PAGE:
Sam Davis - Confederate Hero

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Sam Davis
   Hero of the Confederacy

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"If I had a thousand lives, I would give them all here before I would betray a friend or the confidence of my informer.”  Sam Davis - Hero of the Confederacy.  Sam Davis was born on 6 October 1842 and gave his life with honor, in the cause of independence and freedom.  He attended the Western Military Institute of Nashville Tennessee and return to Rutherford County and joined the Tennessee Rifles.  Among his school teachers prior to The War, were the soon to be Generals Bushrod Johnson and E. Kirby Smith.  Young Sam Davis was captured behind enemy lines, accused of being a spy, and sentenced to be hanged on 27 November 1863.
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But for the sake of honor and the love of his own country; the Confederate States of America.  Sam could have spared his own life, by merely reveling the name of the vary man the Yankees truly wanted; Captain Henry Shaw, alias E. Coleman. Captain Shaw was himself a fellow prisoner, who later escaped to continue the struggle.  Sam Davis in his steadfast adherence to the principles of honor, duty and country, gained the respect, even of his enemies, and thereby redefined the word honor forever.
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Born October 6, 1842, Near Murfreesboro, Tenn. – Educated at the Western Military Institute at Nashville.  Early in the Civil War, he joined the Confederate Army Company I, First Tennessee Regiment.  In 1863 he was assigned to Shaw’s Scouts, Cheatham’s Division.  In November, 1863, when on duty, Uniformed in Confederate butternut and grey, Davis was captured in his native state, then within the Federal lines.  Important papers, descriptive of the Federal fortifications and forces, were found upon his person.
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Davis was tried by court-martial, condemned to death and executed at Pulaski, November 27.  The Federal commander offered Davis his life if he would tell who gave him the papers.  To this offer, under the very shadow of the gallows, Davis made his immortal reply: “I would die a thousand deaths before I would betray a friend”  —  “Greater love hath no man than this – that a man lay down his life for his friends.”
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Sam Davis

Hero of the Confederacy

Sam Davis, a young Confederate soldier from Smyrna, Tennessee, was a private in the First Tennessee Infantry.  He was a scout under Capt. Coleman, alias Dr. H.B. Shaw.  Coleman's Scouts were gathering information about the Union forces moving from Middle Tennessee toward Chattanooga.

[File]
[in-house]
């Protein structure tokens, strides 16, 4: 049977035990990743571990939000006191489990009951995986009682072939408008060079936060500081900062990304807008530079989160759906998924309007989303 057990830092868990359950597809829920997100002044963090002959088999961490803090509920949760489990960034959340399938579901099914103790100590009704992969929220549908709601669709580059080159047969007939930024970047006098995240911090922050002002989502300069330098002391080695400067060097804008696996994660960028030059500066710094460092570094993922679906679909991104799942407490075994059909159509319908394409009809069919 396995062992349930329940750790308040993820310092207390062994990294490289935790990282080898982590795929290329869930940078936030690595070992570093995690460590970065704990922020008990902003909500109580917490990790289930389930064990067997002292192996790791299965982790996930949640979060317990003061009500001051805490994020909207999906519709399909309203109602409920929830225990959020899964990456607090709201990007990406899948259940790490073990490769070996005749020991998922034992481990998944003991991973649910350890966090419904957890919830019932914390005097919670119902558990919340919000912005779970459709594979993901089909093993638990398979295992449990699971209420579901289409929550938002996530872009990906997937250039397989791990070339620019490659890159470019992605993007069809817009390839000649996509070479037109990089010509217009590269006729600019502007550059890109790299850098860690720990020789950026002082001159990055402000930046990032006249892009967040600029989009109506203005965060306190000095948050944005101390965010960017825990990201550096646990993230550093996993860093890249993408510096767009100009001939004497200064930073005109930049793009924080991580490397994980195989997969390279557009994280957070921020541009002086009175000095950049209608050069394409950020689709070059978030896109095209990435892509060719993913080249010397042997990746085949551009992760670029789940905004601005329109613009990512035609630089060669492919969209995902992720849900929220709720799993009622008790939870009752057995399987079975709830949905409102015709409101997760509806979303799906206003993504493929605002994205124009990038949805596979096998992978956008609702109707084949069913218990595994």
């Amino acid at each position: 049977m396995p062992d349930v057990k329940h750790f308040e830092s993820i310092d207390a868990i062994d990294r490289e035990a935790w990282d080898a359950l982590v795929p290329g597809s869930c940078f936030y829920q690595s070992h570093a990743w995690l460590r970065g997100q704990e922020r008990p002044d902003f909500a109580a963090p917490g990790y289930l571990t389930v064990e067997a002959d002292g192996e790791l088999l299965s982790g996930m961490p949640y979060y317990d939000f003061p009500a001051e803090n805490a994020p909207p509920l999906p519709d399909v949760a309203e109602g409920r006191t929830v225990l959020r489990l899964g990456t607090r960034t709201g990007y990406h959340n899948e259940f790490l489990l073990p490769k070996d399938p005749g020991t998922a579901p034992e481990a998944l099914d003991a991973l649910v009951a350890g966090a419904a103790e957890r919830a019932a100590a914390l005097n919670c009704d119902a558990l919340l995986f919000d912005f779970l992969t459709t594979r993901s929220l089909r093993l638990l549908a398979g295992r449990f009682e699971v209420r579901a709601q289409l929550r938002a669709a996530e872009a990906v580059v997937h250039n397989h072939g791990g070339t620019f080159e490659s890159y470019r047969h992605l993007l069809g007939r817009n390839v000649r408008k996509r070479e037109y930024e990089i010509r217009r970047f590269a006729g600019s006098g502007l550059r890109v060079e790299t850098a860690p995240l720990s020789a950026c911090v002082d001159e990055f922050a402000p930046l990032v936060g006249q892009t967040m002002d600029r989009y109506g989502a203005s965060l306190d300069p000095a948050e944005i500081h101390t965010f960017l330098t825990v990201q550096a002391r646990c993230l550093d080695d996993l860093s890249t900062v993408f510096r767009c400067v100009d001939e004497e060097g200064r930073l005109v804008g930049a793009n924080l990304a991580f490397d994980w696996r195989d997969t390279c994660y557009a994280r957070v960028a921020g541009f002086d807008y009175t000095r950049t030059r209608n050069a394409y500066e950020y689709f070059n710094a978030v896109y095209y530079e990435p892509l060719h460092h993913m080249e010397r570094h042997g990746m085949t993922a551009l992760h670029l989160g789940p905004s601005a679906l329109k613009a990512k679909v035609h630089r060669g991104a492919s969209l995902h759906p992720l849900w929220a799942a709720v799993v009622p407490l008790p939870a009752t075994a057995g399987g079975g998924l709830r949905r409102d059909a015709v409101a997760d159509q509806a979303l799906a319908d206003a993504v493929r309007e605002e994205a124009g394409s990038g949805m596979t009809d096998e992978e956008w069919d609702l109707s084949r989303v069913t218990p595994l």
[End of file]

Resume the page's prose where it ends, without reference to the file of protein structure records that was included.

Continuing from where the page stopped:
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On November 19, 1863, Davis is said to have spent the night at Campbellsville, at the home of Bob English.  The next day Davis, carrying important documents to General Braxton Bragg at Chattanooga, was captured fifteen miles south of Pulaski, Tennessee, on Lamb's Ferry Road, below Minor Hill.  Two Union soldiers dressed in Confederate uniforms approached young Davis and told him that they were conscripting.
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Davis replied that he was already a Confederate soldier and showed them his pass.  He was dressed in his own Confederate Uniform.  The soldiers led him to their commanding officer, who took his gun.  A search revealed papers in the soles of his boots and saddle.
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He was taken to Pulaski and imprisoned in jail on the northwest corner of the square, at the location of today's Hunter-Smith Furniture Store, in a building that later burned.  He was court marshalled, then condemned to death by hanging.  General Dodge offered young Davis his freedom if he would reveal the source of his information.  Davis replied, If I had a thousand lives, I would give them all here before I would betray a friend or the confidence of my informer.
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On November 27, 1863, Sam rode in a wagon, seated upon his own coffin, from the Giles County jail to a hill in east Pulaski, overlooking the town.  There he died the death of a hero.
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A statue of Sam Davis stands on the Tennessee Capitol grounds in Nashville.  The Sam Davis Home in Smyrna, Tennessee, is another shrine open to the public daily.